for hecklers wherever the Ravens play.

Lewis insists he'll stay focused on the game at hand, but that's
easy to say in the training-camp quiet of August. What happens
when Lewis, an emotional player, takes the field in Week 1 in
Pittsburgh--which has as tough a crowd as any in the NFL--and the
fans behind the Baltimore bench start screaming at him? Maybe it
happens in Miami or Cleveland or Jacksonville or Washington
(during a preseason scrimmage three weeks ago at FedEx Field,
some fans yelled, "We know you did it!"), all places the Ravens
travel in the first seven weeks. "If a person says something
about the situation," Lewis says, "that would be heartless. Have
some respect. Two people lost their lives, man. Don't go
introducing that kind of behavior into a sports environment."

And when it happens? "If you let that affect your game," Lewis
says, "you're guilty [of the crime]. I'm not guilty. I'm not
going to let it affect me."

COLOR PHOTO: ROBERT BECK Porter may not beat out any of Oakland's starting receivers, but he's too good not to make the cut. COLOR PHOTO: JOHN BIEVER The Bears hope McNown continues to look sharp when the games count.


After being allowed to freelance for much of his career at Penn
State, outside linebacker LaVar Arrington is struggling in the
Redskins' system because defensive coordinator Ray Rhodes is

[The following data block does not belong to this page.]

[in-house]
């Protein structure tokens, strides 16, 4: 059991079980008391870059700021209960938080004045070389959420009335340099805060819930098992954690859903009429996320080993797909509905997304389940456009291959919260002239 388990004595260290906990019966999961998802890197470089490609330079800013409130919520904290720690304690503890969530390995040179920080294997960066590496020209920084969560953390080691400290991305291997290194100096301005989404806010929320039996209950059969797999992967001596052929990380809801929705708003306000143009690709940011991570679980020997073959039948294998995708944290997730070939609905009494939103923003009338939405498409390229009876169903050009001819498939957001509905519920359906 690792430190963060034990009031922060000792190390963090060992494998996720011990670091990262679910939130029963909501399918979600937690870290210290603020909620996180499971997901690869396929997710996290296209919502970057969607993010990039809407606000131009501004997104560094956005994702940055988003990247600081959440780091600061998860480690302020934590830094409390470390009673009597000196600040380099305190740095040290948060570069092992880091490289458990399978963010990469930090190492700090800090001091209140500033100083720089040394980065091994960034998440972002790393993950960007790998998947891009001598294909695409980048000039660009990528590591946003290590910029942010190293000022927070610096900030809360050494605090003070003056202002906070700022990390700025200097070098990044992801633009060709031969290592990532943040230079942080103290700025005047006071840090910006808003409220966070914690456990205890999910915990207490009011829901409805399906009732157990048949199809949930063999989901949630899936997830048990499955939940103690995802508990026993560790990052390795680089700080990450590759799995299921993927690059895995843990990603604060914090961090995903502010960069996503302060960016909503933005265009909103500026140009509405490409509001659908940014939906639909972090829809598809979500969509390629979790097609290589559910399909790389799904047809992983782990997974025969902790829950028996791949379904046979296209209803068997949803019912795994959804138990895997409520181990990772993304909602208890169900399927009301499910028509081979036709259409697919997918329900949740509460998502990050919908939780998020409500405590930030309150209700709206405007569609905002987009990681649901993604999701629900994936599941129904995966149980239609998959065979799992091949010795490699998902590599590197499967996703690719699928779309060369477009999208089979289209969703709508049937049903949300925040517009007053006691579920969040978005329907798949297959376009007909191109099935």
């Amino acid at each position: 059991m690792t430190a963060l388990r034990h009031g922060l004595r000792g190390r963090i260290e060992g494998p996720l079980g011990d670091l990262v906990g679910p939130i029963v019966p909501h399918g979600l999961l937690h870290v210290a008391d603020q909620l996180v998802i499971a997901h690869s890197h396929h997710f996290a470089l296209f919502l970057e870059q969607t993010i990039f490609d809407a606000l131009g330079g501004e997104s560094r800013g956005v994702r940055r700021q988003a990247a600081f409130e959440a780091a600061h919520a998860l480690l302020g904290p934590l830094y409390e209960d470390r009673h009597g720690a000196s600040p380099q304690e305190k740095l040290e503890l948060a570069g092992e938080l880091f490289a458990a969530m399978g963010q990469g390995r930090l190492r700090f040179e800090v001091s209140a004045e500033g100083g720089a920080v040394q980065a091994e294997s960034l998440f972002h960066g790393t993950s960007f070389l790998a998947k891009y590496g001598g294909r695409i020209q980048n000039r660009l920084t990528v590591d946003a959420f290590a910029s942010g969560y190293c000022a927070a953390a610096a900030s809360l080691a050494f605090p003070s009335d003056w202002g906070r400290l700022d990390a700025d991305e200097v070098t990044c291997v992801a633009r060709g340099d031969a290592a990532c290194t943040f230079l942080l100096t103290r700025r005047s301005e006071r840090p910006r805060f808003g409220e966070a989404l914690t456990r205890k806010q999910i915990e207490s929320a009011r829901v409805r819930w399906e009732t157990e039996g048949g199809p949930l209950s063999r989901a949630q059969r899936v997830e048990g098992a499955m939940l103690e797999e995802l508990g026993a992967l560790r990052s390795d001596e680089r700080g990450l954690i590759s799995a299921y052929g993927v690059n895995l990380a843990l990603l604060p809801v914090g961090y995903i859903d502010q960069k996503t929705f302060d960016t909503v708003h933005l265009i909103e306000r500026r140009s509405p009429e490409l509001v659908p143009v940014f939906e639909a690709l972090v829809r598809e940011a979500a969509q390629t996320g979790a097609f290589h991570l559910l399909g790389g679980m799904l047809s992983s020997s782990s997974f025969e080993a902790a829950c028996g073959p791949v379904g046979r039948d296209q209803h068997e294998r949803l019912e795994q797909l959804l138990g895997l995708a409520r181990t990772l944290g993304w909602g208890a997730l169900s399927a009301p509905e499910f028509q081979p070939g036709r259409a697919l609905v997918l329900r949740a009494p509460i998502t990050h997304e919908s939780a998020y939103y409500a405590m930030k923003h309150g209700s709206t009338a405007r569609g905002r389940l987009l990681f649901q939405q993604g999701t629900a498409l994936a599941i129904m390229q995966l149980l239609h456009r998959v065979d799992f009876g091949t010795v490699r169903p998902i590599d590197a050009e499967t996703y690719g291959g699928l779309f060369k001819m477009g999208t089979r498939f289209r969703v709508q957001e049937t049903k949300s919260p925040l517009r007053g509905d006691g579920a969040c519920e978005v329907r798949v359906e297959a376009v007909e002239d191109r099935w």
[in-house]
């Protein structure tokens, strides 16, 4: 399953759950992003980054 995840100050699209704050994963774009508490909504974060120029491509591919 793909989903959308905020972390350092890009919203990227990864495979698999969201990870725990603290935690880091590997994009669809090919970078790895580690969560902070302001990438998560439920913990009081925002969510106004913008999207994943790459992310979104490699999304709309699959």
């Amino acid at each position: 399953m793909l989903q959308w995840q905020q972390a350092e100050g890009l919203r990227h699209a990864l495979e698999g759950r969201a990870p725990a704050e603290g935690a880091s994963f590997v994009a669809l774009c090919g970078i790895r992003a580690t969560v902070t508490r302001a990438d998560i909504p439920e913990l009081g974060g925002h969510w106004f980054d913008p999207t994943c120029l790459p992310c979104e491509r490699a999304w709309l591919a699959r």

ordering him to play a more disciplined style. "LaVar is having a
very, very hard time," Washington defensive tackle Dana
Stubblefield said last week. "It'll take him two or three weeks
into the regular season before he knows what's going on." ...

Bears offensive coordinator Gary Crowton on second-year
quarterback Cade McNown's promising performance in camp: "He sees
plays before they happen, whereas last year he saw plays as they
happened. But I'm waiting to see if he performs with
consistency." ...

Bucs kicker Martin Gramatica, who as a rookie last season made
27 of 32 field goal attempts, the longest 53 yards, hit all
three of his 60-yarders in a practice against the Dolphins last

Panthers coach George Seifert expects to play his dream
defensive line--ends Chuck Smith and Reggie White plus tackles
Sean Gilbert and Eric Swann--15 or 20 plays a game. But Swann, a
veteran of seven knee operations, may not even suit up until
Carolina's final preseason game, putting his availability for
the season opener at Washington in question....

New Saints general manager Randy Mueller can't figure out why
previous regimes had trouble working with owner Tom Benson. "He
basically gave me the key to the city in building this team,"
says Mueller. "His only instructions to me were 'Don't call me
after nine at night.'" The Saints, by the way, hope quarterback
Aaron Brooks--acquired in a trade from Green Bay--beats out
Billy Joe Tolliver and Jake Delhomme as the backup to Jeff
Blake. Brooks is thought to be much more of an athlete.